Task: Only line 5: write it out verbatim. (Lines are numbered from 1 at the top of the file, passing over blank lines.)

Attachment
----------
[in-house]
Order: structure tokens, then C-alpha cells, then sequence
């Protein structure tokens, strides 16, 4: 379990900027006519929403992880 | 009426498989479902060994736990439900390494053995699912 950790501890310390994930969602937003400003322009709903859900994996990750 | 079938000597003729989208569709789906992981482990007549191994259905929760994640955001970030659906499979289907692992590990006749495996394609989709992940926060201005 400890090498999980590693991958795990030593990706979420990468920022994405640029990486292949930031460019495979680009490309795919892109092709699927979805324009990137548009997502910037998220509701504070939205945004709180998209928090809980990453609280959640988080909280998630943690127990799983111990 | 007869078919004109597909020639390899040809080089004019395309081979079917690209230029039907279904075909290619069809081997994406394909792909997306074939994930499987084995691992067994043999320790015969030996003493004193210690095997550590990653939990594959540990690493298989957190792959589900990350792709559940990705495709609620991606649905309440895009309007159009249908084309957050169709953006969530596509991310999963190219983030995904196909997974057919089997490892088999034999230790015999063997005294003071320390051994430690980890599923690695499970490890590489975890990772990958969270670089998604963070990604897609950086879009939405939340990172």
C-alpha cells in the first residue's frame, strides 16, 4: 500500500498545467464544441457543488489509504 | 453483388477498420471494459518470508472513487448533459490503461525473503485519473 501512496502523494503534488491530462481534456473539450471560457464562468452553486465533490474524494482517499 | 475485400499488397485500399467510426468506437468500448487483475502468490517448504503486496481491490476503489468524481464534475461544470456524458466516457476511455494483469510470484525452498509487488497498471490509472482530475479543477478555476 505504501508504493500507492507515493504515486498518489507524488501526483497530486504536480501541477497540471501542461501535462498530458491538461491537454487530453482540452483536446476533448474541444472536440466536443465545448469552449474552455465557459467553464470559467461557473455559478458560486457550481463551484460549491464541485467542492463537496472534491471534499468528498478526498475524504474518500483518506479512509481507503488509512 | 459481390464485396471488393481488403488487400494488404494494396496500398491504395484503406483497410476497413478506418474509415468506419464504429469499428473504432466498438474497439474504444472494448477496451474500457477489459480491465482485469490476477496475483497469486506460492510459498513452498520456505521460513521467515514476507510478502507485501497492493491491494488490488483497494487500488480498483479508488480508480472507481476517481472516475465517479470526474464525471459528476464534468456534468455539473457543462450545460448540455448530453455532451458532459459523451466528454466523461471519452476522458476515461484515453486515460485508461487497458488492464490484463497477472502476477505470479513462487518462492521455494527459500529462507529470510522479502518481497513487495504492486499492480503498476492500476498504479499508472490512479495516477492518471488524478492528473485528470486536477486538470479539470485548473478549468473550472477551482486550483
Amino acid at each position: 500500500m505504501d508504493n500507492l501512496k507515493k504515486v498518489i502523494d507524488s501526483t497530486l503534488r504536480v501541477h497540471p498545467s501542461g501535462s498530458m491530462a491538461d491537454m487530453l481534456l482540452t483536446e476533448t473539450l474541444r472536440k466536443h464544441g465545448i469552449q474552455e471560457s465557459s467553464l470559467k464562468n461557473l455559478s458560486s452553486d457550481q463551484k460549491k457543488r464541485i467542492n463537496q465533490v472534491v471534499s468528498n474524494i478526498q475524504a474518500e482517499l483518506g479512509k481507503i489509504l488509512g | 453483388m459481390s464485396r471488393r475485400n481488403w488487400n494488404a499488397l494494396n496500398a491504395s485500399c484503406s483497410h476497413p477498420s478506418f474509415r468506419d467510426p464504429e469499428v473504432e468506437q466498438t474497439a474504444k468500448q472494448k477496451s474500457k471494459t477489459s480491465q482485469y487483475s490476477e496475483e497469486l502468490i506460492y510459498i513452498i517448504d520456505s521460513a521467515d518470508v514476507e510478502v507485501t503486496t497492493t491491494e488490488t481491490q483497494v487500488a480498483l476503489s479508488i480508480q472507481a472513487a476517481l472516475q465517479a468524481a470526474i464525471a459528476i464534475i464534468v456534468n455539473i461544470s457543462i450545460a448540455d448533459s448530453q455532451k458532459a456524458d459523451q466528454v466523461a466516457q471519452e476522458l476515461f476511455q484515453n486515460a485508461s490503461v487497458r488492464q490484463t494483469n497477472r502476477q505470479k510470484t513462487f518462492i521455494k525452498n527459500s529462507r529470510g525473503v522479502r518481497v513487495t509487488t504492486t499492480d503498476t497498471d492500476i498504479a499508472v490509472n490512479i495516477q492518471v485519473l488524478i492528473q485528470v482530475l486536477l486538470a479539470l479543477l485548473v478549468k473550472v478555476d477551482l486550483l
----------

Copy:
Amino acid at each position: 500500500m505504501d508504493n500507492l501512496k507515493k504515486v498518489i502523494d507524488s501526483t497530486l503534488r504536480v501541477h497540471p498545467s501542461g501535462s498530458m491530462a491538461d491537454m487530453l481534456l482540452t483536446e476533448t473539450l474541444r472536440k466536443h464544441g465545448i469552449q474552455e471560457s465557459s467553464l470559467k464562468n461557473l455559478s458560486s452553486d457550481q463551484k460549491k457543488r464541485i467542492n463537496q465533490v472534491v471534499s468528498n474524494i478526498q475524504a474518500e482517499l483518506g479512509k481507503i489509504l488509512g | 453483388m459481390s464485396r471488393r475485400n481488403w488487400n494488404a499488397l494494396n496500398a491504395s485500399c484503406s483497410h476497413p477498420s478506418f474509415r468506419d467510426p464504429e469499428v473504432e468506437q466498438t474497439a474504444k468500448q472494448k477496451s474500457k471494459t477489459s480491465q482485469y487483475s490476477e496475483e497469486l502468490i506460492y510459498i513452498i517448504d520456505s521460513a521467515d518470508v514476507e510478502v507485501t503486496t497492493t491491494e488490488t481491490q483497494v487500488a480498483l476503489s479508488i480508480q472507481a472513487a476517481l472516475q465517479a468524481a470526474i464525471a459528476i464534475i464534468v456534468n455539473i461544470s457543462i450545460a448540455d448533459s448530453q455532451k458532459a456524458d459523451q466528454v466523461a466516457q471519452e476522458l476515461f476511455q484515453n486515460a485508461s490503461v487497458r488492464q490484463t494483469n497477472r502476477q505470479k510470484t513462487f518462492i521455494k525452498n527459500s529462507r529470510g525473503v522479502r518481497v513487495t509487488t504492486t499492480d503498476t497498471d492500476i498504479a499508472v490509472n490512479i495516477q492518471v485519473l488524478i492528473q485528470v482530475l486536477l486538470a479539470l479543477l485548473v478549468k473550472v478555476d477551482l486550483l